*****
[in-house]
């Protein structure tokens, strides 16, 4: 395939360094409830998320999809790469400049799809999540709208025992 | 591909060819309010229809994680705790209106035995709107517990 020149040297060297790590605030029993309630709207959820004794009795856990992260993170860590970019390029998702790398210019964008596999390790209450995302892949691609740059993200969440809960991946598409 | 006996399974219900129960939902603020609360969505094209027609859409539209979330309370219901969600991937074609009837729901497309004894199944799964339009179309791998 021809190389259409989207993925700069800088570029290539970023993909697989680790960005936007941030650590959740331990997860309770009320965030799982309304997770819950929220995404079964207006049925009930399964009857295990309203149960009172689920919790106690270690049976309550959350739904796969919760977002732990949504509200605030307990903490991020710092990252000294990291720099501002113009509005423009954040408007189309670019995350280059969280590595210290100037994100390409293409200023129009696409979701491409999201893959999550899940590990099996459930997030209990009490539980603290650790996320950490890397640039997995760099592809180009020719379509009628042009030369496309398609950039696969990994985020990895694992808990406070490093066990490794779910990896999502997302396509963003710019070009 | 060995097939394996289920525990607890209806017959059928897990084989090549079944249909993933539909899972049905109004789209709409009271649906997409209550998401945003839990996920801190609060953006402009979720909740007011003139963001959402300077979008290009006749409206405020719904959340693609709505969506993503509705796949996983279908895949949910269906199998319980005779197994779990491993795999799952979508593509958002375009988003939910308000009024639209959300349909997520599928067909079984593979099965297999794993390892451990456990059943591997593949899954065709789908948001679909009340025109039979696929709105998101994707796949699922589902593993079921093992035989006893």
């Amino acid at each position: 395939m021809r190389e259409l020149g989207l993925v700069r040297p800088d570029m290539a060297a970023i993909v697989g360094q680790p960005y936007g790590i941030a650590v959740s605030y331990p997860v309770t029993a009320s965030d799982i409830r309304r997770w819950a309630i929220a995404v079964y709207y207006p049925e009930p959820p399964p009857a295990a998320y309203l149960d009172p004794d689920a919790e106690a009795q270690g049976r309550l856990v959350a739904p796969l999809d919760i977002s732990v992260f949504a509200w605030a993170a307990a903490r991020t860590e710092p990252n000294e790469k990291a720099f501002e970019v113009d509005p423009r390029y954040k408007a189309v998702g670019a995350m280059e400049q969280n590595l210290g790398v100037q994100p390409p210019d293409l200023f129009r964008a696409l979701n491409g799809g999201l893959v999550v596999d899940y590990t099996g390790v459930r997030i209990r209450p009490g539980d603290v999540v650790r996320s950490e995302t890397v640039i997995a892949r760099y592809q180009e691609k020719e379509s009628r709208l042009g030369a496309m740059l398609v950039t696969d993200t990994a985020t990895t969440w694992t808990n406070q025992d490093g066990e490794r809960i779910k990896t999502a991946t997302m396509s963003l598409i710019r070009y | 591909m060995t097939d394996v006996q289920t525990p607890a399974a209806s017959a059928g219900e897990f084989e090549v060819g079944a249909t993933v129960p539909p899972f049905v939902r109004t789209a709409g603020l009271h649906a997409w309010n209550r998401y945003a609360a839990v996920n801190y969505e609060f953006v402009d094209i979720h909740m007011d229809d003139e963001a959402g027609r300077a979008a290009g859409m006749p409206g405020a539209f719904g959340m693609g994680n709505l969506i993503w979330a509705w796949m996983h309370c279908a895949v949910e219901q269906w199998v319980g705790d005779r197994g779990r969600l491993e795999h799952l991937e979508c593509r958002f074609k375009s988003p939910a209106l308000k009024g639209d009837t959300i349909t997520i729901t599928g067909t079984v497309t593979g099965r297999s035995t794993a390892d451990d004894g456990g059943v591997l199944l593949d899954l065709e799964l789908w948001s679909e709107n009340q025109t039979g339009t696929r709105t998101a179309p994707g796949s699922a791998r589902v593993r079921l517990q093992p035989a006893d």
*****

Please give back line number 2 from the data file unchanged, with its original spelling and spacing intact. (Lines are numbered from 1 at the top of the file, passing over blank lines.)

């Protein structure tokens, strides 16, 4: 395939360094409830998320999809790469400049799809999540709208025992 | 591909060819309010229809994680705790209106035995709107517990 020149040297060297790590605030029993309630709207959820004794009795856990992260993170860590970019390029998702790398210019964008596999390790209450995302892949691609740059993200969440809960991946598409 | 006996399974219900129960939902603020609360969505094209027609859409539209979330309370219901969600991937074609009837729901497309004894199944799964339009179309791998 021809190389259409989207993925700069800088570029290539970023993909697989680790960005936007941030650590959740331990997860309770009320965030799982309304997770819950929220995404079964207006049925009930399964009857295990309203149960009172689920919790106690270690049976309550959350739904796969919760977002732990949504509200605030307990903490991020710092990252000294990291720099501002113009509005423009954040408007189309670019995350280059969280590595210290100037994100390409293409200023129009696409979701491409999201893959999550899940590990099996459930997030209990009490539980603290650790996320950490890397640039997995760099592809180009020719379509009628042009030369496309398609950039696969990994985020990895694992808990406070490093066990490794779910990896999502997302396509963003710019070009 | 060995097939394996289920525990607890209806017959059928897990084989090549079944249909993933539909899972049905109004789209709409009271649906997409209550998401945003839990996920801190609060953006402009979720909740007011003139963001959402300077979008290009006749409206405020719904959340693609709505969506993503509705796949996983279908895949949910269906199998319980005779197994779990491993795999799952979508593509958002375009988003939910308000009024639209959300349909997520599928067909079984593979099965297999794993390892451990456990059943591997593949899954065709789908948001679909009340025109039979696929709105998101994707796949699922589902593993079921093992035989006893």